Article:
Peonies are a classic ingredient of the perennial border and have been in cultivation for over 2000 years. Beloved for their abundant blooms, the beauty of their exquisite flowers, their delightful fragrance, and their bold foliage changing shades over the seasons, peony flowers add a dazzling splash of color in the landscape. Virtually carefree once established, they live for generations, are deer proof and produce some of the best cut flowers – making them one of Nature’s loveliest perennials! Peony bouquets are a favorite of florists and many brides-to-be. Why not enjoy a peony bouquet at home?
Basic Facts About Peonies
The genus Paeonia is divided into 3 groups: Tree Peonies, Herbaceous Peonies, and Intersectional Peonies.
- Most well known type of peonies, they do best in hardiness zones 3 to 8 and are available in an incredible array of flower form, color and fragrance. They bloom in late spring – early summer, for approximately 7-10 days.
- Herbaceous Peonies grow up to 2-3 ft. (60-90 cm), in a lush, bushy mound of glossy green divided foliage which remains attractive throughout the summer until frost and often colors up in the fall.
‘Lady Alexandra Duff’
- Tree peonies are woody perennial shrubs which thrive in hardiness zones 4 to 9 . They bloom before the herbaceous peonies (April – May) and produce incredibly large flowers.
- Tree peonies stand upright and do not require staking. They grow slowly up to 3-7 ft. (90-210 cm).
- After the bloom, tree peonies provide a lovely structure to the garden with their deep green foliage in summer turning bronze and purple in fall.
Intersectional Peonies or Itoh Hybrids
- Hybrids produced by crossing a tree peony with a herbaceous peony.
- These peonies produce up to 50 or more huge flowers on sturdy short stems that do not require staking.
- They generally bloom after the herbaceous peonies for 3-4 weeks.
- Excellent as cut flowers, they are valued for their terrific array of yellow and gold colors, which are not widely available in herbaceous peonies.
- These plants have the lovely leaf form of the tree peonies, but die to the ground in the winter like herbaceous peonies.
- Strong and healthy, with a nice rounded bush form, they are typically shorter than most bush peonies. Growing up to 2.5 ft. (75 cm) tall by about 3 ft. wide (90 cm), their compact form and lovely shape allow them to be placed at the front of the border.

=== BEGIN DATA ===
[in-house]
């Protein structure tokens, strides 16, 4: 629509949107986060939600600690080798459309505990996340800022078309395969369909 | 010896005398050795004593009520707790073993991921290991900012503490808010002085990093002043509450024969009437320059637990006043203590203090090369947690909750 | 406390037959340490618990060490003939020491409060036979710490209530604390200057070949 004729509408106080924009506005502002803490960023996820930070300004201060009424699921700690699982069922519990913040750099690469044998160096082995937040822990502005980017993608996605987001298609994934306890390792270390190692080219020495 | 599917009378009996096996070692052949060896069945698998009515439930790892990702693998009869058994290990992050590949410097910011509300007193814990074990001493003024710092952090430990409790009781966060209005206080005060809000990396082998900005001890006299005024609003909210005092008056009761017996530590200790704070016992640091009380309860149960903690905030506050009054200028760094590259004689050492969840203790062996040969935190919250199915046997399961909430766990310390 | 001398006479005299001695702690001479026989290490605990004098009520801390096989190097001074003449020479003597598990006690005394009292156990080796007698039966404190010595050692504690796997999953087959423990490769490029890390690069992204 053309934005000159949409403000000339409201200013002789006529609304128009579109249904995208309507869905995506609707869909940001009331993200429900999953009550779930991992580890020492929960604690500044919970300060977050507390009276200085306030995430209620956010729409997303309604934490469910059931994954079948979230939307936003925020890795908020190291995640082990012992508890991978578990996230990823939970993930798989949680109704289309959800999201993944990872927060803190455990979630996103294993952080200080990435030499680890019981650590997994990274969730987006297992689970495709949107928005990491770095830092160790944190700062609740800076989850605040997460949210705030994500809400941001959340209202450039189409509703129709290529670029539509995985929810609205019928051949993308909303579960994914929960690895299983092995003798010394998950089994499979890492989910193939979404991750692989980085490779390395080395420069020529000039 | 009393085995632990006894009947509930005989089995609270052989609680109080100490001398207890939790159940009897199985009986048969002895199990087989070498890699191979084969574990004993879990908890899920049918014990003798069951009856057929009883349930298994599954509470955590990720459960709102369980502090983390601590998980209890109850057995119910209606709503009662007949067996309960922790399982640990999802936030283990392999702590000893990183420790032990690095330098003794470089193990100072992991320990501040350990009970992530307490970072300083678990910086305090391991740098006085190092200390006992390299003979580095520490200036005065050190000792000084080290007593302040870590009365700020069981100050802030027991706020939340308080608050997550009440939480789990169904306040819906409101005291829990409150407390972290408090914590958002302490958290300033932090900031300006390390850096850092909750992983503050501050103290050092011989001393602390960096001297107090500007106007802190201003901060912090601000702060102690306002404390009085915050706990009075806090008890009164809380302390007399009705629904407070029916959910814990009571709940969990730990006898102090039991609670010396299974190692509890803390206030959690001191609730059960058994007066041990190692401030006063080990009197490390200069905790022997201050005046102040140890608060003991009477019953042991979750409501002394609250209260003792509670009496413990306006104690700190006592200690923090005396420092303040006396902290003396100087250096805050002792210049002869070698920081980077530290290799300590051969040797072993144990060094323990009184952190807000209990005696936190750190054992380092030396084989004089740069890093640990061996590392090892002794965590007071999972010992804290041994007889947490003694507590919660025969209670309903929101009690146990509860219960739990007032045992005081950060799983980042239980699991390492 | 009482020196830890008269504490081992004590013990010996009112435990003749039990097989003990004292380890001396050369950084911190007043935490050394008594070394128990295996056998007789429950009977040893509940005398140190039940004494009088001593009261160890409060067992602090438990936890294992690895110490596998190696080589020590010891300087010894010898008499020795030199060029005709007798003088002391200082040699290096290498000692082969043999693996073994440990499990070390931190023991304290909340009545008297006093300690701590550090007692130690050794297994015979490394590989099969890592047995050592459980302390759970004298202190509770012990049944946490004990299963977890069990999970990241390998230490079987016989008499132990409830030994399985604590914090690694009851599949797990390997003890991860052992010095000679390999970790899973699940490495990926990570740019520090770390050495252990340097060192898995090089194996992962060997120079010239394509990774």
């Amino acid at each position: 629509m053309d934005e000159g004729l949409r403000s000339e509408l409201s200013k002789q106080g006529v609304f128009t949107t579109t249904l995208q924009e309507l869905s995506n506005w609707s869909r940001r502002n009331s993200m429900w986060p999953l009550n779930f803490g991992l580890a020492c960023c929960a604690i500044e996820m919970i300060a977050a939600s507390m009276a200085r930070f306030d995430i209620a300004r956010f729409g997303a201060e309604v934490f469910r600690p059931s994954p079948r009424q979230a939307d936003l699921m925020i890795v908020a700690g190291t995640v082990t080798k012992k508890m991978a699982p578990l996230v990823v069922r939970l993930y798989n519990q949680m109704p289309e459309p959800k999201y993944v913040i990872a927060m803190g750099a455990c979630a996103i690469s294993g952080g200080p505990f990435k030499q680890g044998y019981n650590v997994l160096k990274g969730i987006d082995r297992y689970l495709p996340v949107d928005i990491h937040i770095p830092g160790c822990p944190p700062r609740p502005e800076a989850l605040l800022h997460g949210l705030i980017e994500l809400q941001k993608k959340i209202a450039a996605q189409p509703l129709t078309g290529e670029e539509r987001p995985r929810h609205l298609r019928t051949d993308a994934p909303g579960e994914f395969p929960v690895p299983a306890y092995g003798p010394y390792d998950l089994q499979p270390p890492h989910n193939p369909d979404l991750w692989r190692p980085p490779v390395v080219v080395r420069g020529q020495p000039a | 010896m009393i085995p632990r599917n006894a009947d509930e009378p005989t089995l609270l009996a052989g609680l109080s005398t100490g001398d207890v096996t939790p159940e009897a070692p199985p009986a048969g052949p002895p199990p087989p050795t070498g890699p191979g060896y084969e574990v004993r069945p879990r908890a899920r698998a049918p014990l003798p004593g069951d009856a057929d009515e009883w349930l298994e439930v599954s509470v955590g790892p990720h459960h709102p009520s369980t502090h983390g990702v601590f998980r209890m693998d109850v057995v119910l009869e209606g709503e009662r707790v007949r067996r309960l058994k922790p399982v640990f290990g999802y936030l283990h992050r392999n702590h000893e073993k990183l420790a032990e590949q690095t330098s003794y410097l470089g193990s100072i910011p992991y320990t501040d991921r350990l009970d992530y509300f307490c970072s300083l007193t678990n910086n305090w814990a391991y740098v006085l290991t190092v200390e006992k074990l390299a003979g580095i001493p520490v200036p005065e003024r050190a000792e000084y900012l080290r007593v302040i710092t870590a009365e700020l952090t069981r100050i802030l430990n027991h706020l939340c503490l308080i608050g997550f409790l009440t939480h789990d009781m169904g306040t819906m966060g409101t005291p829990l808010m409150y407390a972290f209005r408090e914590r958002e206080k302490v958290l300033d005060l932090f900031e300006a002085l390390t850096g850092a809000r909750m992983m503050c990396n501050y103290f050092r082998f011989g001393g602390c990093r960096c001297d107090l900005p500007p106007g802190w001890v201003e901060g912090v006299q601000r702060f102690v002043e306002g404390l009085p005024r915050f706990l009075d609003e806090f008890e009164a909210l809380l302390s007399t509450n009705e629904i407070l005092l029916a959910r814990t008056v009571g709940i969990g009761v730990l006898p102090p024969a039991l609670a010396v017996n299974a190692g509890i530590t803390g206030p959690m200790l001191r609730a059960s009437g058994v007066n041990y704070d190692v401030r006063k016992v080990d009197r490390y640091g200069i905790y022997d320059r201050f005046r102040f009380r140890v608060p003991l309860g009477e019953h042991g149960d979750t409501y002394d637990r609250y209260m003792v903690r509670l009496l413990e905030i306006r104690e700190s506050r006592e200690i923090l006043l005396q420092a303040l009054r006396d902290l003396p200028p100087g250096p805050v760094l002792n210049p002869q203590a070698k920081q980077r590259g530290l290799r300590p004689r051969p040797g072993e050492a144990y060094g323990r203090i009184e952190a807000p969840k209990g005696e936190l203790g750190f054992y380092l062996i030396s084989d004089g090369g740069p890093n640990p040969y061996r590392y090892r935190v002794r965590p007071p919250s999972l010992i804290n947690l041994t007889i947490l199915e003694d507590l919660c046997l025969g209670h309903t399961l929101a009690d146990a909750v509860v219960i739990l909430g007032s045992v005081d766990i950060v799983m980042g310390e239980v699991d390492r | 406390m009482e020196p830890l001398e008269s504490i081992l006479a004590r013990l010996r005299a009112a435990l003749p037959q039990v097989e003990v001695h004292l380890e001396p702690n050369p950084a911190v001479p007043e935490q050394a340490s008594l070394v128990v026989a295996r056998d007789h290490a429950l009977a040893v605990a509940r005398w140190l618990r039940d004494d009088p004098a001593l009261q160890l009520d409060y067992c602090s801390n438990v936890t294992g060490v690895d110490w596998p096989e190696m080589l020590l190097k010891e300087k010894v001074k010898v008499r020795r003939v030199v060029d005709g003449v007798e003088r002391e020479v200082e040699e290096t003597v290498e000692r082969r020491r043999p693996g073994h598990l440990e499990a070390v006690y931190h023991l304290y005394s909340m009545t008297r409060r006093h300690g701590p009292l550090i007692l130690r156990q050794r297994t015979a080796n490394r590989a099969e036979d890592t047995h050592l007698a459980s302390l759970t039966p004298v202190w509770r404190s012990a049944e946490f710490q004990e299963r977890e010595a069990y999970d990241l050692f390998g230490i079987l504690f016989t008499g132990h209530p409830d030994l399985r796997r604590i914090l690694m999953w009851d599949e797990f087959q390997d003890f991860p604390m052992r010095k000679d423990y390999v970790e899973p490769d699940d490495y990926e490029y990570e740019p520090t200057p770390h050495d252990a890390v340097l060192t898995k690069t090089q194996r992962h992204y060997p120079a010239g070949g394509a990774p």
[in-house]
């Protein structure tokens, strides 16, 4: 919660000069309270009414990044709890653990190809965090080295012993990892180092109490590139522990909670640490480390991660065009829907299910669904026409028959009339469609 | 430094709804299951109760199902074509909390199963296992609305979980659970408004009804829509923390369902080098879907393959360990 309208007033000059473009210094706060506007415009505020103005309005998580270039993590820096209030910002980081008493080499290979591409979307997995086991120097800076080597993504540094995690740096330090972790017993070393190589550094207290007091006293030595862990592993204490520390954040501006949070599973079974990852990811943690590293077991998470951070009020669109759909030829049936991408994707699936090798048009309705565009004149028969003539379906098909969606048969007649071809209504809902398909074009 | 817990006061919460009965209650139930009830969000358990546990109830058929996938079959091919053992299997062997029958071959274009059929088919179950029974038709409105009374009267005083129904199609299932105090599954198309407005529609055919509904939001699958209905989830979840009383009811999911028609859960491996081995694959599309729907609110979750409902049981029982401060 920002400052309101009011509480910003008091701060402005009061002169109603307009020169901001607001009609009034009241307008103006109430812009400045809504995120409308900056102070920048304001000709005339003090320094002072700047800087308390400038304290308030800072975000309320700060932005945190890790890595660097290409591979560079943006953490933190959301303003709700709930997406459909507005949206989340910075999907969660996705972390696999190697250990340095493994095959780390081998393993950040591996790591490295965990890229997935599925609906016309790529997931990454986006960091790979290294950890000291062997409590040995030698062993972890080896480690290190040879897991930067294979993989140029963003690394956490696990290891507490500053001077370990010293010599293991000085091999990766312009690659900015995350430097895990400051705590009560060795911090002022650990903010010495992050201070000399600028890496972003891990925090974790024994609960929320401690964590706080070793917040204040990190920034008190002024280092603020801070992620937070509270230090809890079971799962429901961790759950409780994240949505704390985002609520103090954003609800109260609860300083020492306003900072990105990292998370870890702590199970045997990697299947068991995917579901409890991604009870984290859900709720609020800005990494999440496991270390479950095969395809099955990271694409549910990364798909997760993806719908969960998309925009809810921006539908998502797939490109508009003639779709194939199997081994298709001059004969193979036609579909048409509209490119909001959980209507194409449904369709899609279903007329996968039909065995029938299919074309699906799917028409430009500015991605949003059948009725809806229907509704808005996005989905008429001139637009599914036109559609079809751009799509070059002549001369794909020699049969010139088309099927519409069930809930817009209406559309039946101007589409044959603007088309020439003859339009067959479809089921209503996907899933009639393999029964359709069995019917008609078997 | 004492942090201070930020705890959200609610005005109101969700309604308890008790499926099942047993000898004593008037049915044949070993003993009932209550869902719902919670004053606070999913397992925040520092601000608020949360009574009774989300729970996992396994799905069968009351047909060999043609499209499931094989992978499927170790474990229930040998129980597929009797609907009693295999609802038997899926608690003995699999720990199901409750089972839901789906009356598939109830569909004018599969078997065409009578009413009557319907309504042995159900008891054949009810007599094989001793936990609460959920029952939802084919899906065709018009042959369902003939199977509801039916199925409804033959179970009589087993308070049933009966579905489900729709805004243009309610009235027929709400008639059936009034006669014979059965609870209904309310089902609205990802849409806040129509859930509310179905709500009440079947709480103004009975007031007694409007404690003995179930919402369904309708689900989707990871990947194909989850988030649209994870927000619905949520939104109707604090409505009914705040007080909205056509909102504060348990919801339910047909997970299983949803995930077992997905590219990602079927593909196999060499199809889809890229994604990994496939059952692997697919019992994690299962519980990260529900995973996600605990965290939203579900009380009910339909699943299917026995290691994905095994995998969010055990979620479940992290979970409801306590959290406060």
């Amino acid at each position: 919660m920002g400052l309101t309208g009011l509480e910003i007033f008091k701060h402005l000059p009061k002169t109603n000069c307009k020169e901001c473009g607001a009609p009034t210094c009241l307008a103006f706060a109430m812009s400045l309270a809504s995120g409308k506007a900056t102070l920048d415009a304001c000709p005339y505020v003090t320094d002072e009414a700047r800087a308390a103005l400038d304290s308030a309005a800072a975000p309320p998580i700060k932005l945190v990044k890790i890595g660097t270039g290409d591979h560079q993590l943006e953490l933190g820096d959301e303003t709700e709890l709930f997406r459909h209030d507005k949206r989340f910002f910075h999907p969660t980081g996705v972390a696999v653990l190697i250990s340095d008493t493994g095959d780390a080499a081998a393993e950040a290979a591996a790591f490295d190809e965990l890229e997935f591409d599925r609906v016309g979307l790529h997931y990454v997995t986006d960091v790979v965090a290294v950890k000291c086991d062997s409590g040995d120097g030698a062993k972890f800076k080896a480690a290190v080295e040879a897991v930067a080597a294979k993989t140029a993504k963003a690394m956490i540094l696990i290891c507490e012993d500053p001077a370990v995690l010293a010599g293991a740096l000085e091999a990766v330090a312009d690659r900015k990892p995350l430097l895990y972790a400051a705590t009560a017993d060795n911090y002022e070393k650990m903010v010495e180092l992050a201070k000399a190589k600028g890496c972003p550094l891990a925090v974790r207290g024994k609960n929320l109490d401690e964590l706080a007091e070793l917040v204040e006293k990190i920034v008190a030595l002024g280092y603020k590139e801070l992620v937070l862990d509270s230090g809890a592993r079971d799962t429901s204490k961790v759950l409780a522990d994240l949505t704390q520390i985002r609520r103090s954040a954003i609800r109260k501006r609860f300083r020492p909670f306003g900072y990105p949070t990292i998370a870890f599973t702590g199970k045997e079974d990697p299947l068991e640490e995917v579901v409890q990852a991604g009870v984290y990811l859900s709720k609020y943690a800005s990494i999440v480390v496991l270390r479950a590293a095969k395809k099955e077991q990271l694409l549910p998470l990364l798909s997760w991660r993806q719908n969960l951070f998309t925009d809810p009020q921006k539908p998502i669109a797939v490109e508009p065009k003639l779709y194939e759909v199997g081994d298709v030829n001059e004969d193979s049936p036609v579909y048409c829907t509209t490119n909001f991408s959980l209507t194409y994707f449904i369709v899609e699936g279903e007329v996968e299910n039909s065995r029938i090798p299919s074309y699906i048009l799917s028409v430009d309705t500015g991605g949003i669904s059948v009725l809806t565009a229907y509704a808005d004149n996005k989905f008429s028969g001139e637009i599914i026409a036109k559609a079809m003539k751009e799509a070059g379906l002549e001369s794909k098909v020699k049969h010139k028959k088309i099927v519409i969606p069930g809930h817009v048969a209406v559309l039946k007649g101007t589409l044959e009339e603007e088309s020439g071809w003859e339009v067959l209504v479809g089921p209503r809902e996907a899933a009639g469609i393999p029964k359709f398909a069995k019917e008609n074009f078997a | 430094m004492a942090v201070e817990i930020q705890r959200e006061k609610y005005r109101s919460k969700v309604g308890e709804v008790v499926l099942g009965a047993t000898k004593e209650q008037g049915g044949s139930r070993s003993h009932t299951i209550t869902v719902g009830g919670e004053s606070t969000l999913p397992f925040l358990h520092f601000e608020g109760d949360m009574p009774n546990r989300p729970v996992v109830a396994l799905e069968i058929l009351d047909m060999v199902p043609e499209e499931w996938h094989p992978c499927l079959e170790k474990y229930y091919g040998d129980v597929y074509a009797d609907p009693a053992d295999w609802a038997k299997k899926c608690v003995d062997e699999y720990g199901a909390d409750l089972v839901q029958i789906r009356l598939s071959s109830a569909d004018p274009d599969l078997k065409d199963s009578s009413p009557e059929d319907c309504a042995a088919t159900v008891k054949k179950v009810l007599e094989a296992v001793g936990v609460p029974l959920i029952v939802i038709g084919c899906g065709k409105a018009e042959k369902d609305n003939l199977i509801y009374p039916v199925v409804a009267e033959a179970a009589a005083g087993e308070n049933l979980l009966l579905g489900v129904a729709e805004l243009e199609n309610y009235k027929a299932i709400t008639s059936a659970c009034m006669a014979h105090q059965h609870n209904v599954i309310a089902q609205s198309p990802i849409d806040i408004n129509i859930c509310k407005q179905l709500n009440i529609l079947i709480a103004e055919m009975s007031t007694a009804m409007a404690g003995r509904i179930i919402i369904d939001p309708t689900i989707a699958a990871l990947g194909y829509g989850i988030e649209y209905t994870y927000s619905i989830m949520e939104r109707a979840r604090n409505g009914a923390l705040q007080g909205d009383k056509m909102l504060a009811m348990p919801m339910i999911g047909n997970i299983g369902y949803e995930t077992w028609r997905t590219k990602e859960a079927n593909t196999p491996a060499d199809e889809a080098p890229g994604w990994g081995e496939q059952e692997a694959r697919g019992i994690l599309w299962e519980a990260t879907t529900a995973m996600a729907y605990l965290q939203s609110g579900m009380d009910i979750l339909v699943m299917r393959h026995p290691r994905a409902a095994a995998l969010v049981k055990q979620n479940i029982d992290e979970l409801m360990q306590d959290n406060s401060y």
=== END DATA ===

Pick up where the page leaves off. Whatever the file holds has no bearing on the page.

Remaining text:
- Peonies enjoy full sun or part shade in rich, fertile, medium moisture, well-drained soils.
- Deer resistant, attractive to butterflies, they are virtually pest free.
- Low maintenance, peonies are long-lived (may live up to 50 years!).
Peonies Blooming Season
- The overall peony blooming period last 6 weeks, starting with the tree peonies, followed by the herbaceous peonies and finishing up with the intersectional peonies (Itoh peonies). Blooms occur in late spring – early summer, starting in April and through the months of May and June. It should be noted that the blooming season will last longer in cooler weather while it will be profuse but fairly brief if the weather is very hot and sunny.
- Sadly, peonies flower for a relatively short period of time, approximately 7-10 days. However, they do not all flower at the same time and are classified with a blooming time, ranging from Very Early to Very Late season, relative to other peonies. Therefore, to fill your garden with continuously blooming peonies throughout the season to up to 6 weeks, you may plan to plant a variety of cultivars, from Very Early- to Very Late season bloomers. Learn how to extend your peonies season to up to 6 weeks.
‘Monsieur Jules Elie’
| ‘Sarah Bernhardt’
How to Choose Peonies
There are over 3 000 peony cultivars available (!!!) and you may want to determine first what you are exactly looking for before buying. Here are a few criteria that will help you find the right peony for your garden.
- Award winners: outstanding peonies granted prestigious awards from the American Peony Society or the Royal Horticultural Society
- Bad weather: peonies that can withstand rain, wind or heat
- Bloom time: peonies flower for a relatively short period of time, approximately 7-10 days, during an overall blooming season which lasts 6 weeks.
- Color: peonies are available in a wide array of colors including white, pink, red, coral, or yellow.
- Form: peony flowers may be single, semi double, fully double, Japanese and offer various lovely shapes: Anemone and Single (1 row of guard petals), Lotus (2 to 3 rows of guard petals), Chrysanthemum (4 to 8 rows of guard petals), Rose (up to 20 rows of guard petals), Golden Circle (golden stamens ring at the heart of the flower), Crown (1 to 2 rows of guard petals and an inner tuft of short curly petals) or Hundred Proliferate (very large flowers, fuller than the rose form)